Qualcomm reported higher profit in fiscal Q2 earnings with net income of $663 million, or 55 cents per share, versus $330 million or 22 cents a share same quarter last year. Revenue declined from $4.98 billion from $5.22 billion in the year-ago quarter. This beat Wall Street expectations of $4.8 billion.
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08:20 BK: Qualcomm was in the spotlight this month on many regards, both with the Apple settlement and with the launch of 5G technology including the first 5G networks in the United States and China. I got to speak with Qualcomm’s Director of 5G marketing, Ignacio Contreras, on his domain expertise, and he discusses what we can expect between now and 2035 in terms of 5G technology.
08:40 BK: Qualcomm has recently said at the Snapdragon Tech Summit, that 5G technology is one of the most significant transitions that we will have. Why is that?
08:48 IC: It’s very significant, because unlike any other transition that we have had in terms of cellular technology, it’s designed from the ground up to connect more than just phones. If you look at the transition from 2G to 3G, that focus more on bringing data to phones, like sending pictures and multimedia messages, to 4G, which brought mobile broadband to phones, so you can enjoy high speeds and manage your apps and content on your phone, 5G technology has been designed from the ground up, not just to make your phones faster and more responsive, but to connect all kind of things. Going to your car, to your laptop, to your gas meter, to the robot in the industrial factory. So the interface and the whole network has been designed to be very flexible to be, yes, it will be faster, it will bring multilevel speeds to phones and devices, but also that the old two dimensions in terms of the technology has been conceived.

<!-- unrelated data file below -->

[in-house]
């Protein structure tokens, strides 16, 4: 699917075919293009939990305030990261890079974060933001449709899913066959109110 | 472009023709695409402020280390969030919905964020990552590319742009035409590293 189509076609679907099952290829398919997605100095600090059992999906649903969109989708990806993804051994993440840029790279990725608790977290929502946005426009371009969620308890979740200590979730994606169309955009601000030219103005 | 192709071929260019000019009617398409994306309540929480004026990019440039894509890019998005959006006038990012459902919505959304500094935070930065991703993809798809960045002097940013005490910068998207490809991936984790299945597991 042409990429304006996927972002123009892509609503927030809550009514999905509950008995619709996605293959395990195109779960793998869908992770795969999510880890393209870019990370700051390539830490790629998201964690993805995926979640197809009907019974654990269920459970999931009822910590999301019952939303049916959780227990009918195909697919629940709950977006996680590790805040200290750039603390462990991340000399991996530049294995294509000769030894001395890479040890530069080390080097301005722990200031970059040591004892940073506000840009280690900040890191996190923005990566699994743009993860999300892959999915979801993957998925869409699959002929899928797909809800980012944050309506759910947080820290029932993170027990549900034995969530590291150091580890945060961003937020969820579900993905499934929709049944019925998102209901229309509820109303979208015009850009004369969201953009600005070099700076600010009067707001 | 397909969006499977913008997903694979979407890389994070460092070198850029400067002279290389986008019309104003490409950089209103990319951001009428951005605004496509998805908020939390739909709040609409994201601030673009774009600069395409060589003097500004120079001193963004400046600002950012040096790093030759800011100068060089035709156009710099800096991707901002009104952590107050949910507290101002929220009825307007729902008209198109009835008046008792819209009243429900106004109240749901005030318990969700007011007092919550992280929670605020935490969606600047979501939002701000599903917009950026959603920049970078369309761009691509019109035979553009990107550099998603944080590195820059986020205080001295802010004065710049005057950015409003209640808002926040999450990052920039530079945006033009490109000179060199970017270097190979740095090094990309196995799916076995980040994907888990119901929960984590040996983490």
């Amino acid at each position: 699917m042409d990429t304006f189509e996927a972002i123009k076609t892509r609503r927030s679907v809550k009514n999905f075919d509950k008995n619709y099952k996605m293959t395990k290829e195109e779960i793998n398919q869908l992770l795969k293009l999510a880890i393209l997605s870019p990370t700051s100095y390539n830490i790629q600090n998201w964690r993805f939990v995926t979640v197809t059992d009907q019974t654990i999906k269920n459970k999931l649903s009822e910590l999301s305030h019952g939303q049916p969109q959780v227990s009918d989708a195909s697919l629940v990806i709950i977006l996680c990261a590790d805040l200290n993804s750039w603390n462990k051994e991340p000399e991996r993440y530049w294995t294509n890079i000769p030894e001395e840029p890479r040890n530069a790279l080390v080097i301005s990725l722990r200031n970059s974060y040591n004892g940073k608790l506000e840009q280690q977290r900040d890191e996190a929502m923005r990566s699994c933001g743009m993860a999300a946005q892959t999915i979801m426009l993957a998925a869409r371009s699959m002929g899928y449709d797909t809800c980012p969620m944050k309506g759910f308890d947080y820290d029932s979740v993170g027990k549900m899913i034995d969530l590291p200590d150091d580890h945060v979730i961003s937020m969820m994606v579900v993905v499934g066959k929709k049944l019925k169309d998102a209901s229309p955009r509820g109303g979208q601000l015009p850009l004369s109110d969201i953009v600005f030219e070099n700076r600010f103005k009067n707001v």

09:49 IC: Another one is to be able to support mission critical services, things like vehicle to vehicle communication, or to reliability to manage indoor processes, and again, robots and machinery in a manufacturing plant for example, as well as support for massive number of things, the massive IoT. So you can connect 1,000 times more devices versus what you can connect today with 4G LTE.
10:15 BK: Let’s fast-forward three years or four years from now. What will I be doing, not only on my mobile device, but what will be happening around me that 5G technology will enable versus 4G today?